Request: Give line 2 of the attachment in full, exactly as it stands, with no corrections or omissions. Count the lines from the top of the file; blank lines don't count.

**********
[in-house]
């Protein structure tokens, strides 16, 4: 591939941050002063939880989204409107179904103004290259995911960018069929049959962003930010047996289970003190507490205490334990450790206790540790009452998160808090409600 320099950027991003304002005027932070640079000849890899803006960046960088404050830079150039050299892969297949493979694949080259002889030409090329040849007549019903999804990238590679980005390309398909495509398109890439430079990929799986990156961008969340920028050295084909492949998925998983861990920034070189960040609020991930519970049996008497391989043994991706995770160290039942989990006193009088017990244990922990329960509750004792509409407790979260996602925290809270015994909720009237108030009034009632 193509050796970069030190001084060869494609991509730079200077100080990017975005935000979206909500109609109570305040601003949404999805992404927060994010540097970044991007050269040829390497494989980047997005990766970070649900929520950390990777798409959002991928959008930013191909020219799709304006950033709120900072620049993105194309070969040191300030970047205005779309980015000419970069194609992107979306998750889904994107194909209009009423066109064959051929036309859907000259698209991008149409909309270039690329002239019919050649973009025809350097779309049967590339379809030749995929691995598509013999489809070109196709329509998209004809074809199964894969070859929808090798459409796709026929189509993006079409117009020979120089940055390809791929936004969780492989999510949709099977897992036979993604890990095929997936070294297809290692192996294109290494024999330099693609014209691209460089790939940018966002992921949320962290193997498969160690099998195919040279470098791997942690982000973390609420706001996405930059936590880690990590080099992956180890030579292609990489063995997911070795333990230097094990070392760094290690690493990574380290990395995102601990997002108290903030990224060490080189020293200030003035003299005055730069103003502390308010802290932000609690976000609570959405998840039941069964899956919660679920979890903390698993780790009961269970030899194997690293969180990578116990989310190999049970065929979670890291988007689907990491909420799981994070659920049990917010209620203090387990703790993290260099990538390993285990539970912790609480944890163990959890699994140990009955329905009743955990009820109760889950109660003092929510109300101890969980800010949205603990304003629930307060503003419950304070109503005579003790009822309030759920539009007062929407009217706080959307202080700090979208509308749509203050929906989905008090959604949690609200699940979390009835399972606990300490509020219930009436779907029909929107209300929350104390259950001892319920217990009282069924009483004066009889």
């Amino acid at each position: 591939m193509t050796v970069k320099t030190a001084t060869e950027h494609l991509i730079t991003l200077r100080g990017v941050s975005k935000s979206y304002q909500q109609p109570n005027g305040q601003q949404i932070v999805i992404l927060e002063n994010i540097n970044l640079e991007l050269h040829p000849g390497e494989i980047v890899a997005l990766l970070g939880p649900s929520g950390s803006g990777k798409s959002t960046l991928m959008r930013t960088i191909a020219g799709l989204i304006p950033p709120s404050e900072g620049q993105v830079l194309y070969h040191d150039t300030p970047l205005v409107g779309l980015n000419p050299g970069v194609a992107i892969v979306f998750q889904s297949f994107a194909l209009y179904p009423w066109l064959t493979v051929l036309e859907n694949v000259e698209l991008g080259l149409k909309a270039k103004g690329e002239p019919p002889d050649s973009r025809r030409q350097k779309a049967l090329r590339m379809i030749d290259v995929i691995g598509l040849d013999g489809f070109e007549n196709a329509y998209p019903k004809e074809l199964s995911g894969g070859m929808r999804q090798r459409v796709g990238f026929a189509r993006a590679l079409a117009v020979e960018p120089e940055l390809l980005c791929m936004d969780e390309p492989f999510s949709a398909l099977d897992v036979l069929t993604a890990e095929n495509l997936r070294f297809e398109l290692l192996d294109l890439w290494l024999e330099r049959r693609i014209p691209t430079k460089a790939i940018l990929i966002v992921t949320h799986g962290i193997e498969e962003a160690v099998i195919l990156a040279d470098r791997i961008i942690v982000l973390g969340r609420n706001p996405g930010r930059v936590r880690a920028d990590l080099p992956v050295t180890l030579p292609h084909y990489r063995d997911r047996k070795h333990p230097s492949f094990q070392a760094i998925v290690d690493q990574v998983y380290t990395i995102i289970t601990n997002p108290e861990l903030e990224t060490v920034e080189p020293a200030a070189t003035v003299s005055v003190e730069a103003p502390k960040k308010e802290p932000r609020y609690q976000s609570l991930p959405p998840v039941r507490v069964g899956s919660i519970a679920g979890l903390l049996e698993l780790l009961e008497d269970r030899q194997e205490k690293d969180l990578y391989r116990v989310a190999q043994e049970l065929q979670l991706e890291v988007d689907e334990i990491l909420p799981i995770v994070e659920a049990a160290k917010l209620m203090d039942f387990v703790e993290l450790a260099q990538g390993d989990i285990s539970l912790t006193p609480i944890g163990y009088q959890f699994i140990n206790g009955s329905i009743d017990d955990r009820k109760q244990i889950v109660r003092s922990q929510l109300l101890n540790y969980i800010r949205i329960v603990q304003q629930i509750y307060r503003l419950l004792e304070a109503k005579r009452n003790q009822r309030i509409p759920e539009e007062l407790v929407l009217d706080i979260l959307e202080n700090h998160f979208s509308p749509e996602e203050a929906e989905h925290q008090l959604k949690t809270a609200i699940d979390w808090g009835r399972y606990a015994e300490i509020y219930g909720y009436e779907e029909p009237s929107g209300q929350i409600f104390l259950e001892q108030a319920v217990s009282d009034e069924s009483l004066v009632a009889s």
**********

């Protein structure tokens, strides 16, 4: 591939941050002063939880989204409107179904103004290259995911960018069929049959962003930010047996289970003190507490205490334990450790206790540790009452998160808090409600 320099950027991003304002005027932070640079000849890899803006960046960088404050830079150039050299892969297949493979694949080259002889030409090329040849007549019903999804990238590679980005390309398909495509398109890439430079990929799986990156961008969340920028050295084909492949998925998983861990920034070189960040609020991930519970049996008497391989043994991706995770160290039942989990006193009088017990244990922990329960509750004792509409407790979260996602925290809270015994909720009237108030009034009632 193509050796970069030190001084060869494609991509730079200077100080990017975005935000979206909500109609109570305040601003949404999805992404927060994010540097970044991007050269040829390497494989980047997005990766970070649900929520950390990777798409959002991928959008930013191909020219799709304006950033709120900072620049993105194309070969040191300030970047205005779309980015000419970069194609992107979306998750889904994107194909209009009423066109064959051929036309859907000259698209991008149409909309270039690329002239019919050649973009025809350097779309049967590339379809030749995929691995598509013999489809070109196709329509998209004809074809199964894969070859929808090798459409796709026929189509993006079409117009020979120089940055390809791929936004969780492989999510949709099977897992036979993604890990095929997936070294297809290692192996294109290494024999330099693609014209691209460089790939940018966002992921949320962290193997498969160690099998195919040279470098791997942690982000973390609420706001996405930059936590880690990590080099992956180890030579292609990489063995997911070795333990230097094990070392760094290690690493990574380290990395995102601990997002108290903030990224060490080189020293200030003035003299005055730069103003502390308010802290932000609690976000609570959405998840039941069964899956919660679920979890903390698993780790009961269970030899194997690293969180990578116990989310190999049970065929979670890291988007689907990491909420799981994070659920049990917010209620203090387990703790993290260099990538390993285990539970912790609480944890163990959890699994140990009955329905009743955990009820109760889950109660003092929510109300101890969980800010949205603990304003629930307060503003419950304070109503005579003790009822309030759920539009007062929407009217706080959307202080700090979208509308749509203050929906989905008090959604949690609200699940979390009835399972606990300490509020219930009436779907029909929107209300929350104390259950001892319920217990009282069924009483004066009889």